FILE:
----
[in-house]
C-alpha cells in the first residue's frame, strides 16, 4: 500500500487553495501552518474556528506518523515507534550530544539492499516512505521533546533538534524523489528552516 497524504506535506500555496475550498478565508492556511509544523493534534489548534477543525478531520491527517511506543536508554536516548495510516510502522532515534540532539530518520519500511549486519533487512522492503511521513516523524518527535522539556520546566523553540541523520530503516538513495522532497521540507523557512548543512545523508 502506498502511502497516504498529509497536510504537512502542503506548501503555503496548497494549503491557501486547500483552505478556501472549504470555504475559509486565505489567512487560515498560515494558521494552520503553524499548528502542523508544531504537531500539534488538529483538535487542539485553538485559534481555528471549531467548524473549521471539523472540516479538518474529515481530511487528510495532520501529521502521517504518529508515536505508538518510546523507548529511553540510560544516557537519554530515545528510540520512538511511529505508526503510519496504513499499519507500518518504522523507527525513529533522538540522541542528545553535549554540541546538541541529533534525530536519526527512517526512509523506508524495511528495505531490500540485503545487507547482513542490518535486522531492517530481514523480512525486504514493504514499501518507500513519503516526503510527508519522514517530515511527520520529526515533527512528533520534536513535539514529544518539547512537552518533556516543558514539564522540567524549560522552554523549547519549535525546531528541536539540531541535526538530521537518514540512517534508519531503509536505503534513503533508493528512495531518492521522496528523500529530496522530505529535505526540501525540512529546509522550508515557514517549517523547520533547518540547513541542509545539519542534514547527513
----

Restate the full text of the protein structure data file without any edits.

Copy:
[in-house]
C-alpha cells in the first residue's frame, strides 16, 4: 500500500487553495501552518474556528506518523515507534550530544539492499516512505521533546533538534524523489528552516 497524504506535506500555496475550498478565508492556511509544523493534534489548534477543525478531520491527517511506543536508554536516548495510516510502522532515534540532539530518520519500511549486519533487512522492503511521513516523524518527535522539556520546566523553540541523520530503516538513495522532497521540507523557512548543512545523508 502506498502511502497516504498529509497536510504537512502542503506548501503555503496548497494549503491557501486547500483552505478556501472549504470555504475559509486565505489567512487560515498560515494558521494552520503553524499548528502542523508544531504537531500539534488538529483538535487542539485553538485559534481555528471549531467548524473549521471539523472540516479538518474529515481530511487528510495532520501529521502521517504518529508515536505508538518510546523507548529511553540510560544516557537519554530515545528510540520512538511511529505508526503510519496504513499499519507500518518504522523507527525513529533522538540522541542528545553535549554540541546538541541529533534525530536519526527512517526512509523506508524495511528495505531490500540485503545487507547482513542490518535486522531492517530481514523480512525486504514493504514499501518507500513519503516526503510527508519522514517530515511527520520529526515533527512528533520534536513535539514529544518539547512537552518533556516543558514539564522540567524549560522552554523549547519549535525546531528541536539540531541535526538530521537518514540512517534508519531503509536505503534513503533508493528512495531518492521522496528523500529530496522530505529535505526540501525540512529546509522550508515557514517549517523547520533547518540547513541542509545539519542534514547527513